The South Cape Site: a Fortified Mississippian Village in Southeast Missouri Brennan

both species have known significance to southeastern peoples beyond the realm of food-stuffs

(Hudson 1976). Furthermore, the elements represented – cranial and forelimb - are low utility in

regards to food.

[SLIDE 16] A large portion of the floral assemblage from 2007, including all flotation

samples and any hand collected seeds and timbers were examined by archaeobotanical consultant

Justine Woodard McKnight (2008). Within these samples she identified grape, persimmon, and

sumac seeds, as well as hickory nuts, acorn, and black walnut. Several cob fragments and kernels of

Zea mays were recovered from the earliest building episode identified within 2007 excavations (AD

1350 +/- 25; UGAMS-03498) and are of the eight-row variety. This is in contrast to the only two

botanical samples known to have been analyzed from the Wilkie collections – two cobs of ten-row

Zea mays with open cupules. Leonard Blake examined these specimens in 1978 and suspected that

they were an older variety of mays “under the influence” of the more recent and cold-tolerant eight

row version (written correspondence between Wilkie and Blake on file, May 23, 1978).


[SLIDE 17] A total of thirty features excavated in part or full during the 2007-09 seasons

include: domestic houses and associated hearths and wall trenches, small and large storage pits, a

midden area, a large post pit, individual post holes, one burial, a fortification wall and a possible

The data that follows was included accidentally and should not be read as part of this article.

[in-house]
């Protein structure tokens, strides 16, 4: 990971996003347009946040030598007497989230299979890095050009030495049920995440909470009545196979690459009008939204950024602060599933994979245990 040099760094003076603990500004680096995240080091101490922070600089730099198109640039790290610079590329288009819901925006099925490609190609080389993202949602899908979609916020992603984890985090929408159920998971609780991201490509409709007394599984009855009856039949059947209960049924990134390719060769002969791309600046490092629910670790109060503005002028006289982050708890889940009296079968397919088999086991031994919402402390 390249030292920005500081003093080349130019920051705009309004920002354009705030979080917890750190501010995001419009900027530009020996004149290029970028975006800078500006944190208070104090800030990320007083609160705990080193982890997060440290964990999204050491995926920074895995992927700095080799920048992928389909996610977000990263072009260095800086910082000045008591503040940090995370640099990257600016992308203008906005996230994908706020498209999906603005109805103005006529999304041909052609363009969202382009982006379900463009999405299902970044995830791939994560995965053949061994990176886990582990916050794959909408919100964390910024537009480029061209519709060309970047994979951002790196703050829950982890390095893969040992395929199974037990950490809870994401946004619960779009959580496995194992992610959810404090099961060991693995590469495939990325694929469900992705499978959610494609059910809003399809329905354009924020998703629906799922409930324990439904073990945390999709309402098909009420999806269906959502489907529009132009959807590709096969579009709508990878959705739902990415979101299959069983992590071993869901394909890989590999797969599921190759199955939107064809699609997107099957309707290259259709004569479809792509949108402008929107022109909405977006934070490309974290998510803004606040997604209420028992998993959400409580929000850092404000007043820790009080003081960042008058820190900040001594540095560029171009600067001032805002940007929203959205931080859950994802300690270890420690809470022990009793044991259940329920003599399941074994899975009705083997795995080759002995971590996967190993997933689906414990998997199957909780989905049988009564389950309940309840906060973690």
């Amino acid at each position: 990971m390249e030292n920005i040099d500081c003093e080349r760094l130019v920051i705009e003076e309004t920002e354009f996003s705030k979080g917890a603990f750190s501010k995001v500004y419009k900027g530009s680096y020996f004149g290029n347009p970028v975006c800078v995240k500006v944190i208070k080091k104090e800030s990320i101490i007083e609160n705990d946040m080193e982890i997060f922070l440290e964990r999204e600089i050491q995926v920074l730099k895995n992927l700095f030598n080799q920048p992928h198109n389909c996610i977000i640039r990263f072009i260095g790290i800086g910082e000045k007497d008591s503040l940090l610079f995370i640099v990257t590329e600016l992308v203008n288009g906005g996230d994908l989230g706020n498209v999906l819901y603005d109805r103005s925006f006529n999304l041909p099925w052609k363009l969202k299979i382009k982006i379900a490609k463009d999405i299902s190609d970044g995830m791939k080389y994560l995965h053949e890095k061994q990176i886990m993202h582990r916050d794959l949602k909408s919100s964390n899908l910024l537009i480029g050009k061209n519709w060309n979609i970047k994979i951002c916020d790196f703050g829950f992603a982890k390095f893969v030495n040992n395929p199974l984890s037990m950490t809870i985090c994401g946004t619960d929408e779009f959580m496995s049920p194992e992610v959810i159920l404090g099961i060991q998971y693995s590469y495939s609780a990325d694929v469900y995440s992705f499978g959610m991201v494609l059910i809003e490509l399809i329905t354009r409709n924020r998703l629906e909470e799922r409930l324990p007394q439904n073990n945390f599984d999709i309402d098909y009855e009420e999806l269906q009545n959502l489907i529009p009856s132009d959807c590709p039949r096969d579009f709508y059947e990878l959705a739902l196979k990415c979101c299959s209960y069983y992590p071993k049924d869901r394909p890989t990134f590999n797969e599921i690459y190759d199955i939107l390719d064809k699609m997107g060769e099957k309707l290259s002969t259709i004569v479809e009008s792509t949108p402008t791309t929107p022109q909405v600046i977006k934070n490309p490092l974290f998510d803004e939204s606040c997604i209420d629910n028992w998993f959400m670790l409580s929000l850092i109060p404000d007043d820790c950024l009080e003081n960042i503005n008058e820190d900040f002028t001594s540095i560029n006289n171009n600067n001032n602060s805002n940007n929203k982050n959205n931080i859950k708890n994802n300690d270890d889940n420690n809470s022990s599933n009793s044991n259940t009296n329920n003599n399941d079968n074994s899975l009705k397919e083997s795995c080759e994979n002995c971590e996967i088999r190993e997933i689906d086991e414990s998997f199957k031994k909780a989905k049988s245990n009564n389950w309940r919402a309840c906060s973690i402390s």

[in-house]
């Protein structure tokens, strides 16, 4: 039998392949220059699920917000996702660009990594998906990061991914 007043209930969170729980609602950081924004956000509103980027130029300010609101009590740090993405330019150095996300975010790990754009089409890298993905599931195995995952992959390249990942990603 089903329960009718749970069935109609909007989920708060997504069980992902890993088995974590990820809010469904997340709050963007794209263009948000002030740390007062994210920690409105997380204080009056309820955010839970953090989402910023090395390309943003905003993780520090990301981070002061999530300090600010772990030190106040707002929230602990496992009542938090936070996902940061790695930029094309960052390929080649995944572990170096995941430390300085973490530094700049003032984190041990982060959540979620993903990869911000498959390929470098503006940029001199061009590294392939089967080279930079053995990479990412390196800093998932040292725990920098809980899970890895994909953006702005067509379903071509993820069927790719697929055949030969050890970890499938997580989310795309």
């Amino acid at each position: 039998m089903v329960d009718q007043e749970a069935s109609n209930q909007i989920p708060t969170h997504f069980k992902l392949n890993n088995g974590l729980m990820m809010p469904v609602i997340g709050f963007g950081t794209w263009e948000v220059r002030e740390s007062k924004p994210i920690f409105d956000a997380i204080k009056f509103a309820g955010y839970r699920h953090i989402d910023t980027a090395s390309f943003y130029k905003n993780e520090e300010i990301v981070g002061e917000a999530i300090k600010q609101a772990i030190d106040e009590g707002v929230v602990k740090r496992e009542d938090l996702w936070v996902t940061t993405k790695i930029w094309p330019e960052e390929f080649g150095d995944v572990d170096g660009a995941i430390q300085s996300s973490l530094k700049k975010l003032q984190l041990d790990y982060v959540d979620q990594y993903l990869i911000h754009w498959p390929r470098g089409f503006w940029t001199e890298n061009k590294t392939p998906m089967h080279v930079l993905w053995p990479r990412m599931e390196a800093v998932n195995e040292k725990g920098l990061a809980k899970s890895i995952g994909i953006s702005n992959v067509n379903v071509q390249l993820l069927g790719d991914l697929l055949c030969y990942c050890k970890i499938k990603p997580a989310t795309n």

bastion. The number of features excavated by Wilkie has not yet been determined, although he

reports portions of 7 houses, several subfloor pits, 11 burials, and many isolated posts. Unless

otherwise noted, the following feature descriptions are based both on the 2007-09 data as well as

several of Wilkie’s conference papers (1982, 1983) and unpublished field notes (on file, Department

of Foreign Languages and Anthropology, Southeast Missouri state University).


The South Cape Site: a Fortified Mississippian Village in Southeast Missouri Brennan

[SLIDE 18] Very few complete houses have been excavated at South Cape, although the few

examples that we do have are semi-subterranean and employ wall trench construction with the

notable exception of one single post structure that I will discuss momentarily. Rebuilding is common

and has been noted for as many as four times on the southern side of the site, indicating

approximately 48 years of continuous occupation in the same locale (following calculations by

Pauketat 2003:46). Incinerated wall fall indicates that hickory was a common structural element,

while pine, ash, and both the red and white oak groups have been identified among smaller building

debris (Woodard-McKnight 2008).